La Belle Saison (Summertime)

As part of Woman Director Awareness Month, we are bringing Catherine Corsini’s latest – and best – film, La Belle Saison (Summertime) to Leeds. Just arrived in Paris, country girl Delphine is swept up by a group of radical feminists led by a charismatic teacher, Carole. Delphine’s political beliefs soon merge with her personal desires as she becomes fascinated by Carole, and the two find themselves struggling for a more private cause.

Join us to watch this engaging celebration of ‘la belle saison’ of the 1970s in Paris, a time when traditional values were being challenged and individuals were obliged to decided whether they would stand up and be counted.

Always Somewhere Else – The Cinema of Angela Schanelec in Dialogue

This first comprehensive retrospective in the UK dedicated to Angela Schanelec proposes a dialogue between the films of the German filmmaker and those by international directors such as Chantal Akerman, Edward Yang, Joanna Hogg, or Claire Denis.

Considered to be part of the so-called Berlin School, which emerged in the 1990s, with colleagues such as Christian Petzold and teachers like Harun Farocki, Angela Schanelec (b. 1962) has subtly maintained a strong position towards neoliberal life in contemporary Europe. She poses important questions about what it means to be a woman, to care for a child or to fall in love. Schanelec’s unique approach to these topics is to focus on the silences rather than the sounds, to follow the disappearances rather than the appearances, to protect her protagonists instead of exposing their emotions.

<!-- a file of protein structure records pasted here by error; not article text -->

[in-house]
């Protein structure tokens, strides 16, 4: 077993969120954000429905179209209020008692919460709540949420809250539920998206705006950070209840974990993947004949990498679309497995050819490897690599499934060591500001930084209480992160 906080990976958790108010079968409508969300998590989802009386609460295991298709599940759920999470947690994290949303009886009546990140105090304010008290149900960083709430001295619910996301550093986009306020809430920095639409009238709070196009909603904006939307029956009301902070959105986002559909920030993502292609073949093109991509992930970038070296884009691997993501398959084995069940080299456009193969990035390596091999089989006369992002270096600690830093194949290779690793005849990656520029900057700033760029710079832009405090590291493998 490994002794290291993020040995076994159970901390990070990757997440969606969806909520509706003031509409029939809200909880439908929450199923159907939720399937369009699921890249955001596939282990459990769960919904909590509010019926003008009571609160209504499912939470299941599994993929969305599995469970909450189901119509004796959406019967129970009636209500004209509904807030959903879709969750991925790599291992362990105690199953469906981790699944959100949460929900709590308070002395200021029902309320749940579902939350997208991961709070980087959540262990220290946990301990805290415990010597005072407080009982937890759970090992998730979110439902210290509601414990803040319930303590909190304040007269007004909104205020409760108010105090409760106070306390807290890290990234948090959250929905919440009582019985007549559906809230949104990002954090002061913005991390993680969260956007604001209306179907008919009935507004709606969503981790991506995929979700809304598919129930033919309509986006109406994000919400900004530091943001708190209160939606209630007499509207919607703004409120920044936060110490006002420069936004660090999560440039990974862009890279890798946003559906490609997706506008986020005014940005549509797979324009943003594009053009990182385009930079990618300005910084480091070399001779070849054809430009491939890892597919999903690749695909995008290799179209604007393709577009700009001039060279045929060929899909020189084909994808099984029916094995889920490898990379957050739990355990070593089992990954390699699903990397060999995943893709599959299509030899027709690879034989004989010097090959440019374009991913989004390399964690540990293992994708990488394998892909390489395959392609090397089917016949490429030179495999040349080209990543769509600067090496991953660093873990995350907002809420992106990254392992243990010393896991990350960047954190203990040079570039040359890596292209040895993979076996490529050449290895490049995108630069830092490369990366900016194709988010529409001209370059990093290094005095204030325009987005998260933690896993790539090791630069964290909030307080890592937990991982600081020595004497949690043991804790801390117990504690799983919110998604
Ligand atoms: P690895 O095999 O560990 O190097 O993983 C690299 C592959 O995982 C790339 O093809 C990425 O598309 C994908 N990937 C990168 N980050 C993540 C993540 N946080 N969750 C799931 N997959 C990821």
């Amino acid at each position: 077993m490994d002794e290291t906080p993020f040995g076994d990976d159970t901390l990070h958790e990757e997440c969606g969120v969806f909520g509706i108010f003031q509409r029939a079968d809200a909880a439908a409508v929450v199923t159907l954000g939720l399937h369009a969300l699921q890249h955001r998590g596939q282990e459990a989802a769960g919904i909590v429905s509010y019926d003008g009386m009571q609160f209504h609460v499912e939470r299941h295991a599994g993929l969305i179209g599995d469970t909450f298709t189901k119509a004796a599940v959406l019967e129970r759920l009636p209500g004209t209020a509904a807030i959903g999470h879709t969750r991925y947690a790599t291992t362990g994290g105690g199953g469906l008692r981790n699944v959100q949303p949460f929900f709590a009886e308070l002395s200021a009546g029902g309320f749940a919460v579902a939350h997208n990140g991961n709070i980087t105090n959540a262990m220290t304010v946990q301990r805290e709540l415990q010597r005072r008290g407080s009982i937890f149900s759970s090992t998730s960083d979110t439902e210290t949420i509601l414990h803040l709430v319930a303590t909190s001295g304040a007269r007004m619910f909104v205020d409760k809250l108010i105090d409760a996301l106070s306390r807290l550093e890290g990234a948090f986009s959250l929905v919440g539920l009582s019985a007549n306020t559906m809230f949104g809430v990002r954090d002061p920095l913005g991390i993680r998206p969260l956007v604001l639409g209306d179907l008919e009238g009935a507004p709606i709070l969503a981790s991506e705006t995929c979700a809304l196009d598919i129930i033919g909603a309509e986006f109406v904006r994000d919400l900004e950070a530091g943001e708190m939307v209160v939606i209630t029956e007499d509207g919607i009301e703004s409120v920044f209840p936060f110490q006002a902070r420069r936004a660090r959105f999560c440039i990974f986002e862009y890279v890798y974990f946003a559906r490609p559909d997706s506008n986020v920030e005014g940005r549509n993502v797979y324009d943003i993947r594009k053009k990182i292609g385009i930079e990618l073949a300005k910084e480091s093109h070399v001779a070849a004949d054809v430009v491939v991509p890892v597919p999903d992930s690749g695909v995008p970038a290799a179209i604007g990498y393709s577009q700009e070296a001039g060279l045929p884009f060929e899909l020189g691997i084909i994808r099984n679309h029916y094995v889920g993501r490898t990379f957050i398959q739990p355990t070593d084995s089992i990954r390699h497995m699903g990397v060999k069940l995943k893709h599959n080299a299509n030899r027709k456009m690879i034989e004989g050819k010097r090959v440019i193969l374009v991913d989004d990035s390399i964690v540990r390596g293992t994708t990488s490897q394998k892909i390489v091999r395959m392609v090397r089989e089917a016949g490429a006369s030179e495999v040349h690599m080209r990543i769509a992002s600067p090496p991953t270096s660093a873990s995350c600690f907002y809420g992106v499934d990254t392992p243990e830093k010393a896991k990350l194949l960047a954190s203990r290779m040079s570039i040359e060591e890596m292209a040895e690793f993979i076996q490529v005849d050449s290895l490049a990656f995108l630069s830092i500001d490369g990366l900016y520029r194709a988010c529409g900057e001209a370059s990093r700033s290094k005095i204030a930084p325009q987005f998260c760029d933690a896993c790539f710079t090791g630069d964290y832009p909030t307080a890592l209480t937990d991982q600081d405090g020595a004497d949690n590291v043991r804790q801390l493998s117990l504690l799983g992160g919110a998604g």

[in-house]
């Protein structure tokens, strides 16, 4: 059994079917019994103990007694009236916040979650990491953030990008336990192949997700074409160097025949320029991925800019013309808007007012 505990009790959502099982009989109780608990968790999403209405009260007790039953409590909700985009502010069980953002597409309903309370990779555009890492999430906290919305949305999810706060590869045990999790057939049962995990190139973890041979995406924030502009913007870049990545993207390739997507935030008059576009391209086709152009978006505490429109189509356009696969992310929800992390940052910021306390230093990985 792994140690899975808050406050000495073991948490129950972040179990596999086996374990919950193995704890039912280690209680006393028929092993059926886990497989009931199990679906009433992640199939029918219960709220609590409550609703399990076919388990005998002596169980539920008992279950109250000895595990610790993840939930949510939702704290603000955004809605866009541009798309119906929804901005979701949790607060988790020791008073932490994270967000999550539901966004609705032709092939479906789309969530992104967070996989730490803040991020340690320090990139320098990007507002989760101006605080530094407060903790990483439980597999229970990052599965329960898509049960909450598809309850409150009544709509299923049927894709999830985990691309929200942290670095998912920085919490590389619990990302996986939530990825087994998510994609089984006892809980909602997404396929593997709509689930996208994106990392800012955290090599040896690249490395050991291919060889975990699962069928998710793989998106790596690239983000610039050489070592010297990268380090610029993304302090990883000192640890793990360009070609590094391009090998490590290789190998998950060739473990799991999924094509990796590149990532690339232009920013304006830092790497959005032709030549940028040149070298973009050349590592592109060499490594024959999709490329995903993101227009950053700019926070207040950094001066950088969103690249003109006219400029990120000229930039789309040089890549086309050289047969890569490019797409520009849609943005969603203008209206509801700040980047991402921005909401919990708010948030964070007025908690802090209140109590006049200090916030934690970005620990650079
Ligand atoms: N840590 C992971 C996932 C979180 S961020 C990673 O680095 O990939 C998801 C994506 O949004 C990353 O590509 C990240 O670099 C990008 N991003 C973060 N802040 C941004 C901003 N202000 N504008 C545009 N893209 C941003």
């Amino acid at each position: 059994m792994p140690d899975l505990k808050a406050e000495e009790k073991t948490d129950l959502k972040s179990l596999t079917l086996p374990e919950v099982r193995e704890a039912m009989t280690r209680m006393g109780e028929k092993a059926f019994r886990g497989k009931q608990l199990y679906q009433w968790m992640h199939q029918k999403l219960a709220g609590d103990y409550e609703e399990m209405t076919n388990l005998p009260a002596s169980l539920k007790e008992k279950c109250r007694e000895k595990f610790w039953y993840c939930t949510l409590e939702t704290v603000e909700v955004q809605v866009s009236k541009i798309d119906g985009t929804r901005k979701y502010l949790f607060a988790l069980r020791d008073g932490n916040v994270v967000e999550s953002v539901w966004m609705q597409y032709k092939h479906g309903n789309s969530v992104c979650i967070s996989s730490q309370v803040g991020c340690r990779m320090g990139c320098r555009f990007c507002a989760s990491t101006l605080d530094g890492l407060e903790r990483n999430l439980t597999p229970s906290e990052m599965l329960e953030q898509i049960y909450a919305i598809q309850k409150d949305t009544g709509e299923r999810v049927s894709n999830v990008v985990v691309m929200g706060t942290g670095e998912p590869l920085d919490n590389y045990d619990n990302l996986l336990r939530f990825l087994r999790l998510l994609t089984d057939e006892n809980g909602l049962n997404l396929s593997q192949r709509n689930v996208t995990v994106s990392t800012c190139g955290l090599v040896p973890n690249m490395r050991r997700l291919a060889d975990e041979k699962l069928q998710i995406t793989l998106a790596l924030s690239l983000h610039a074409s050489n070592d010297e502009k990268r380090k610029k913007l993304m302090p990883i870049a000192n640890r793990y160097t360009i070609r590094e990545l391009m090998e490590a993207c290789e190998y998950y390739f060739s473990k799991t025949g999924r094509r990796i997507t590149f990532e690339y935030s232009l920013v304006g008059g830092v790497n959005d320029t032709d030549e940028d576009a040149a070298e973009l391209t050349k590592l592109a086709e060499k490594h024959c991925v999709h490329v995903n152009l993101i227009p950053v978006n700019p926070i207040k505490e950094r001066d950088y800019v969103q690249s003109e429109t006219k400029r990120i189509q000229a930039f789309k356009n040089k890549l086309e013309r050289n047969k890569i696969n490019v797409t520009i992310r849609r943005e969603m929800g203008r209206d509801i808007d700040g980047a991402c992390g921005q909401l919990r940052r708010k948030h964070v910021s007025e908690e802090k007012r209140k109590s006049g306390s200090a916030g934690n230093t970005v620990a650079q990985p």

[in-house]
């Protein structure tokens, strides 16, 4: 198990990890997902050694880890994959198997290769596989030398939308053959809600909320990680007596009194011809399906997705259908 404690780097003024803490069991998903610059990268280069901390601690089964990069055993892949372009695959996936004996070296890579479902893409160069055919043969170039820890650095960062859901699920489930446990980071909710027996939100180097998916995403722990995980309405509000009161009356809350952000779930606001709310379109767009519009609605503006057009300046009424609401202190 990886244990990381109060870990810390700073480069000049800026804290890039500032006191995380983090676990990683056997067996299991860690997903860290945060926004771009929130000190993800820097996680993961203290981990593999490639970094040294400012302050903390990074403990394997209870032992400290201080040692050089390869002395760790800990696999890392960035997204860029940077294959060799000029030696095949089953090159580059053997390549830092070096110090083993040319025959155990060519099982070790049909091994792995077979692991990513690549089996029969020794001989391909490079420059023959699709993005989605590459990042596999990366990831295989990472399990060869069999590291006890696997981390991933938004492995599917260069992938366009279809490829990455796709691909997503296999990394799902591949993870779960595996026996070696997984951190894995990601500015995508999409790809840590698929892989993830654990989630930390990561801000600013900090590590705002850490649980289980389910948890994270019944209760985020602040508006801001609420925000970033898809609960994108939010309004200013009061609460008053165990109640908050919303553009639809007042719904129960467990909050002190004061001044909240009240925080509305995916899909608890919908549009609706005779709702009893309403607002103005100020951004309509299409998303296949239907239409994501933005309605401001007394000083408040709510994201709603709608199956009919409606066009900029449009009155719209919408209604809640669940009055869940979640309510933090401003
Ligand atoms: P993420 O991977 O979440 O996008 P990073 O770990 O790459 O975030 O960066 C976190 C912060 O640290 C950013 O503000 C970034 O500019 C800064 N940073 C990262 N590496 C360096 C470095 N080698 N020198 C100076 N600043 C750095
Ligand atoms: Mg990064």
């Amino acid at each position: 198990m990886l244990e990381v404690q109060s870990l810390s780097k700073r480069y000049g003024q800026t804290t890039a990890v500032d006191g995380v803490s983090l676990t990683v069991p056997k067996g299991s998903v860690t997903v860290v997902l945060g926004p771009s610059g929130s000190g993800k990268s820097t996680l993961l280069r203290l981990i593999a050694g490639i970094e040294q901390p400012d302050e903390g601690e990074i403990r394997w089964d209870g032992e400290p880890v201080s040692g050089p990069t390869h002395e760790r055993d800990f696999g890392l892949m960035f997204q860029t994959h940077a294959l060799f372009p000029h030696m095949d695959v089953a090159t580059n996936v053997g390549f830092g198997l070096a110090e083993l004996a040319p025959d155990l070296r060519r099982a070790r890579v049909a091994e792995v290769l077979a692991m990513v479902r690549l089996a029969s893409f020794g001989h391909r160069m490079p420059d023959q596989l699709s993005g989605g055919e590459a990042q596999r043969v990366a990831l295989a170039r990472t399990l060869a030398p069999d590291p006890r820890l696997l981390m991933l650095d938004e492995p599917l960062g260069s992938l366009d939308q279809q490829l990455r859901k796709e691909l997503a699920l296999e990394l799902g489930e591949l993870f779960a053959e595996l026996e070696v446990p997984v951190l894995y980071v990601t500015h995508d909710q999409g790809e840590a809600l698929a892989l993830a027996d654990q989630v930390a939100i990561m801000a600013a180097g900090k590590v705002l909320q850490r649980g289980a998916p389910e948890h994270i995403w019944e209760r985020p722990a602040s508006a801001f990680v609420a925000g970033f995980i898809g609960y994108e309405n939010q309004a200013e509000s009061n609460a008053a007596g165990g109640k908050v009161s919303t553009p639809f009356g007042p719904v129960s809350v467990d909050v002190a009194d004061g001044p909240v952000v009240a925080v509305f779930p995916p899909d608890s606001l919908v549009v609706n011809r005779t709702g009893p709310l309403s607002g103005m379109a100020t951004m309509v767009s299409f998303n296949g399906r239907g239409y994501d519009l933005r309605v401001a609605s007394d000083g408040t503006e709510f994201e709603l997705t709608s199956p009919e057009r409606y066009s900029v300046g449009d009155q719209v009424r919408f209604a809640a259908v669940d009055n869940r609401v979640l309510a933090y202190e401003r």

By combining her work with that of other filmmakers the retrospective not only aims at placing Schanelec’s work into a larger context but also at offering new entry and exit points to a fascinating and baffling oeuvre. Many of the films will be shown on 35mm.

Angela Schanelec will be present at some of the screenings to talk about her work.

More details to follow.

Curated by Patrick Holzapfel.

Crap Film Club presents HARD TICKET TO HAWAII

Hard Ticket to Hawaii is a 1987 action thriller film directed and written by Andy Sidaris. Scantily-clad crime fighters Donna and Taryn stumble across a cache of diamonds whilst flying tourists along the sun-drenched Hawaiian islands. Said gems belong to Seth Romero, seedy bar owner/crime kingpin, who sends his eccentric goons after the busty duo. As if that weren’t enough, the girls have another problem in the slithery form of a toxin-infected snake that snuck aboard their plane and is now snarfing hapless tourists across the island. Not to worry, because the girls have an ally in oh-so-buff-and-handsome D.E.A. agent Rowdy Abilene who arrives with his ponytailed karate expert pal, Jade. Aided by a transvestite spy and a bikini-clad musclewoman, Romero abducts pneumatic undercover agent Edy Stark, prompting Rowdy and the girls to ride to the rescue.